Thanks, so I need to trim the meplats(tips) after I determine their Bearing Surface and disregard the weights ?
How much do I take off, and do they all need to be the same OAL?
I don't mind doing the detail work, it will be awhile before the weather is mild enough for me go out shooting.
Those that are paying attention to this detail AND winning matches are doing the above.
There is a reasonable point beyond which no noticiable improvement will be noticed. I suspect that the reasonable point progresses with distance being shot.
I'll be doing this process soon. These will be my steps:
1: Trim all bullets to the same length. (Base to meplate). Starting with the nastiest looking nose and some of the SMK points are really lopsided.
I don't think I want a meplat larger than .05, which to me is too large.
2: Not sure on this step until I try it. It will either be sort by weight or bearing surface length. The small amount of this sorting shows that overall bullet weight varies with bearing length and vise versa.
If I sort first by bearing surface length I'll then sort these by weight.
If I sort first by weight I'll sort these by bearing length.
I'll do this until it proves to me that it doesn't make any difference then I'll bag the whole idea and just go kill stuff.
I may be the slowest guy on the mountain . . . . but . . . . I'm on the mountain!
I use mostly Bergers and have found that the slight differences in bullet weight are not enough to be of concern, so I no longer weight them. Bearing surface is another matter. It affects the time the bullet is in the barrel, and is more critical. I separate those bullets and keep any with a .003" and less variance in BS. The others are my sighters, practice bullets, etc.
I shoot 500 meter (approx. 550 yds) groundhog matches. I trim meplats for 6mm, 6.5mm and 30 cal. bullets. I have not seen any great difference at extreme ranges, but it may be an advantage to do so at longer distances. The meplats need just a slight touch to uniform them, reducing the length about a thou or two. But then, it is important to open the point slightly with a tiny inside reamer. Meplat pointing will cause a small reduction in BC. It is not necessary to trim meplats so that all will finish with exact uniform total bullet lengths.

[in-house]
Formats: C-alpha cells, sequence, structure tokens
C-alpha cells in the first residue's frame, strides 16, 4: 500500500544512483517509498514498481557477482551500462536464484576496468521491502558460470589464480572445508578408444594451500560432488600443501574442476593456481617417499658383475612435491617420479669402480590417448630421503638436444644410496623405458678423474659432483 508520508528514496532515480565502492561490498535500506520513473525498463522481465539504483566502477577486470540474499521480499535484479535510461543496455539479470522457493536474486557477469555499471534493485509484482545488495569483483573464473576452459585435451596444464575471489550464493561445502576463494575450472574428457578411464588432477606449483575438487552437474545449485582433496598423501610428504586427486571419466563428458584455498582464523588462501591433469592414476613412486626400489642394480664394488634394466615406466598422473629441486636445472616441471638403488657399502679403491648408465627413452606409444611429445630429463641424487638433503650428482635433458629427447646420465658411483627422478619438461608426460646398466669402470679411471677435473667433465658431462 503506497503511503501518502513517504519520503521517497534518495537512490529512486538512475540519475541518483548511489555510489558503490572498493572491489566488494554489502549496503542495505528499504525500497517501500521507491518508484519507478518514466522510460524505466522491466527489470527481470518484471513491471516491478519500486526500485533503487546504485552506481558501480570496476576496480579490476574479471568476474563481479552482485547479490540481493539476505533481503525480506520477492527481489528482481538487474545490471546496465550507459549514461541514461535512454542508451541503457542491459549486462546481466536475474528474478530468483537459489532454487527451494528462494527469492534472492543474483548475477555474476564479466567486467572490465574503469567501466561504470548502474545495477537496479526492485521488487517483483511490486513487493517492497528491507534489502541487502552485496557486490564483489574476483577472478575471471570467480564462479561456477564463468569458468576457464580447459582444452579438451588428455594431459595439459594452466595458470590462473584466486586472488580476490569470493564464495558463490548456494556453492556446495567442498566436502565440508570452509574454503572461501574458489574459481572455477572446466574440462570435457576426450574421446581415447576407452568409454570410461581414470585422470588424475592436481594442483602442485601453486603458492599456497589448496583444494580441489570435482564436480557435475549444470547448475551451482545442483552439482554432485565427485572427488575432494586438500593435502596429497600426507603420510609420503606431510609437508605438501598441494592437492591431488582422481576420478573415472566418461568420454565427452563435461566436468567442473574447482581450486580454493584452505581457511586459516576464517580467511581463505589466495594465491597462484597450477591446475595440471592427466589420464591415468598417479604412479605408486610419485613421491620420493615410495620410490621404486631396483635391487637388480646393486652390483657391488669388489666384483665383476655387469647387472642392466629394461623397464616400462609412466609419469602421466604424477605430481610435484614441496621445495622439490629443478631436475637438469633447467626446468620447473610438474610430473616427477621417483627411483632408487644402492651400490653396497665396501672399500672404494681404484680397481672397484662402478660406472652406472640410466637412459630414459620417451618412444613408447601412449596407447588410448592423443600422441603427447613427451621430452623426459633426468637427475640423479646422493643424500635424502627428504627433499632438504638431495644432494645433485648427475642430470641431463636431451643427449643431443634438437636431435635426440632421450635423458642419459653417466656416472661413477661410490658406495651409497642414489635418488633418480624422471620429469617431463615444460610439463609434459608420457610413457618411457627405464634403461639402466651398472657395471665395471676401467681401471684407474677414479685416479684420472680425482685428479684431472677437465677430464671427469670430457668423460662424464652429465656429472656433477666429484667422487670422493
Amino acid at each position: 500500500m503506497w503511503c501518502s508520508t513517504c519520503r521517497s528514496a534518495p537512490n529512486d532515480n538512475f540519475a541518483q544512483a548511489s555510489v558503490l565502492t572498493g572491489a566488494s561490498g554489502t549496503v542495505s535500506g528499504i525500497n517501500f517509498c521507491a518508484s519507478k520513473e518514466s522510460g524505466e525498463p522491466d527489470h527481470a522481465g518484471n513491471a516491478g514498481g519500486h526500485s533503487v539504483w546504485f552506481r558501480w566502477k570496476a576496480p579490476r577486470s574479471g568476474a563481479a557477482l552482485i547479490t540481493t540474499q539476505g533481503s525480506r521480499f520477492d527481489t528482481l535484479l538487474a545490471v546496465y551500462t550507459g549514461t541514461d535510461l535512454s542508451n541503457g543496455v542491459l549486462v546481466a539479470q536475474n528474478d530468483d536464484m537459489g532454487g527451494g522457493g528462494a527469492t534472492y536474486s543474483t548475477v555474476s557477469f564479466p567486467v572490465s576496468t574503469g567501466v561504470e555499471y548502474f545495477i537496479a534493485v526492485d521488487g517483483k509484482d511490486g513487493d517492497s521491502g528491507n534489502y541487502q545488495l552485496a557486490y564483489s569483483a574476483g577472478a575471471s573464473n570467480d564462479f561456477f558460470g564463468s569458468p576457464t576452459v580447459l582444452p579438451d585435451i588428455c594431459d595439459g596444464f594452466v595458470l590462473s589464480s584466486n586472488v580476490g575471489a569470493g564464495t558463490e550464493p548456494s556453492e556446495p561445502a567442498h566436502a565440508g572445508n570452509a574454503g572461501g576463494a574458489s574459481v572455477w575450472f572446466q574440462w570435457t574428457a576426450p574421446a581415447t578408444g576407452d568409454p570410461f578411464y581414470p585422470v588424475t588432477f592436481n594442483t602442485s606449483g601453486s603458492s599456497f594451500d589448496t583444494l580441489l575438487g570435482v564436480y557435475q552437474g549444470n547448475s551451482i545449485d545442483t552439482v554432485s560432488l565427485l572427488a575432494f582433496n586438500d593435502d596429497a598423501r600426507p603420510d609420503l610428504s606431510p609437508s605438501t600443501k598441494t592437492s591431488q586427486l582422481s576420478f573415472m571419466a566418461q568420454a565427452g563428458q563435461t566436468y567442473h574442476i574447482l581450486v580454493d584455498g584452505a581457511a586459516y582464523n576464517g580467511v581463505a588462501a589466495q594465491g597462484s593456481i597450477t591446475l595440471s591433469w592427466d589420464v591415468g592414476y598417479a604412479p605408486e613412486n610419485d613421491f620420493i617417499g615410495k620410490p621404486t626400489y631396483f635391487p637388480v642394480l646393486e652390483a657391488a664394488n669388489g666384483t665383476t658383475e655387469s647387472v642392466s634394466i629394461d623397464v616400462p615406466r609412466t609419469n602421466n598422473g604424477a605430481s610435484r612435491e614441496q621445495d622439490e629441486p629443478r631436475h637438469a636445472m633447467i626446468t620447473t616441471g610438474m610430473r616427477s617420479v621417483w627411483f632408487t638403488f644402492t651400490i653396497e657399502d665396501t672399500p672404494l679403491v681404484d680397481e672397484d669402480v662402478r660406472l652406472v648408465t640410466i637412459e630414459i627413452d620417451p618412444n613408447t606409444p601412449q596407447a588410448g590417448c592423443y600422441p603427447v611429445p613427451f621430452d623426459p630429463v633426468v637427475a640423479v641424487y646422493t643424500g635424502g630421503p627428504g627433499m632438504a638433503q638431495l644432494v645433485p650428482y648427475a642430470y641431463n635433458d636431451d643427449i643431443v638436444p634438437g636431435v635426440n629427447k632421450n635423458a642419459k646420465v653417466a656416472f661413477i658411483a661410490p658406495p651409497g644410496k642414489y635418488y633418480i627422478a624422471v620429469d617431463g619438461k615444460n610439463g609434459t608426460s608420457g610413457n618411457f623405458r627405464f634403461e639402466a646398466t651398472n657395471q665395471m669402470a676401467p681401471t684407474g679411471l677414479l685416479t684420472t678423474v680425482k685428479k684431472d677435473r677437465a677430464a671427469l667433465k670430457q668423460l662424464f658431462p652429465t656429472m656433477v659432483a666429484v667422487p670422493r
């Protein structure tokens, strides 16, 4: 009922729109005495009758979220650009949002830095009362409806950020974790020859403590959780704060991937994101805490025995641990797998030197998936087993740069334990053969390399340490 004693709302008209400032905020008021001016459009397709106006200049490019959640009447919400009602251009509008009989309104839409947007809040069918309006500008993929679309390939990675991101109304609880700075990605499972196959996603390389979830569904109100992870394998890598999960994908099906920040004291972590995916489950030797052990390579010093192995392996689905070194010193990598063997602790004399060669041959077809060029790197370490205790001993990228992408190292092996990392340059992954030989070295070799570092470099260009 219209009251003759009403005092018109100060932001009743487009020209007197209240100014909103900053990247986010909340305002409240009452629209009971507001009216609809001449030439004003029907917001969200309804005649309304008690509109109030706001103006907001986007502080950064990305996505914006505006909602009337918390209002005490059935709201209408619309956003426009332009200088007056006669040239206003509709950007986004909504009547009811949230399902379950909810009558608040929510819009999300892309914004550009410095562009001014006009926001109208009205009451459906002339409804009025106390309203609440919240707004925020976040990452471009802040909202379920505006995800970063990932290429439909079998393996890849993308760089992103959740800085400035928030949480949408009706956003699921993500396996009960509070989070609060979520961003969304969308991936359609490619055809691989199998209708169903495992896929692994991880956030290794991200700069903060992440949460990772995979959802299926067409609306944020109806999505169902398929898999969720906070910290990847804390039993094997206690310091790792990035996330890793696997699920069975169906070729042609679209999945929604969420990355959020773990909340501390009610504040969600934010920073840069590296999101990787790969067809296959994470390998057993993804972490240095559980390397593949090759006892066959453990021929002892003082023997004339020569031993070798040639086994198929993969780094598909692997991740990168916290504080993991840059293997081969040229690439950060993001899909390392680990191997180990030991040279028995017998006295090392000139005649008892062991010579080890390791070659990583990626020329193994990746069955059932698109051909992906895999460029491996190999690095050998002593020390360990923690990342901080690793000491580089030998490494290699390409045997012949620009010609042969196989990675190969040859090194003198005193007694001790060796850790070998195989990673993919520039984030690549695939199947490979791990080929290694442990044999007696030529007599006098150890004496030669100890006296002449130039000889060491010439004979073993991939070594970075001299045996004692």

The newest fad is bullet pointing, which I have not tried. Seems like every month or so a new "super gadget" comes along, and I am getting weary of being the sucker for all of them.
I have Kevin Cram's (Montour Co. Rifles) meplat trimmers, but others are similar. As stated above, I found no value in meplat trimming - other shooters disagree. You place a bullet in a hollow steel chamber of proper diameter, and the cap has a fluted cutter which you set to a fixed position; then twist cutter against the meplat. This reduces the meplat a few thou, hopefully so that all bullets measure the same total length. But in so doing, it flattens the hollow point. The point must be reopened, using the same chamber tool with a tiny reamer you twist and open the hollow point so that all are uniform. Here is an article and photos regarding meplat trimming.
A pointing tool, which I do not use, threads into your press similar to a sizing die. Squeezing the bullet into the pointer compresses the meplat, making it more aerodynamic. But you will need to uniform the meplats first. Here is a good article on the pointer: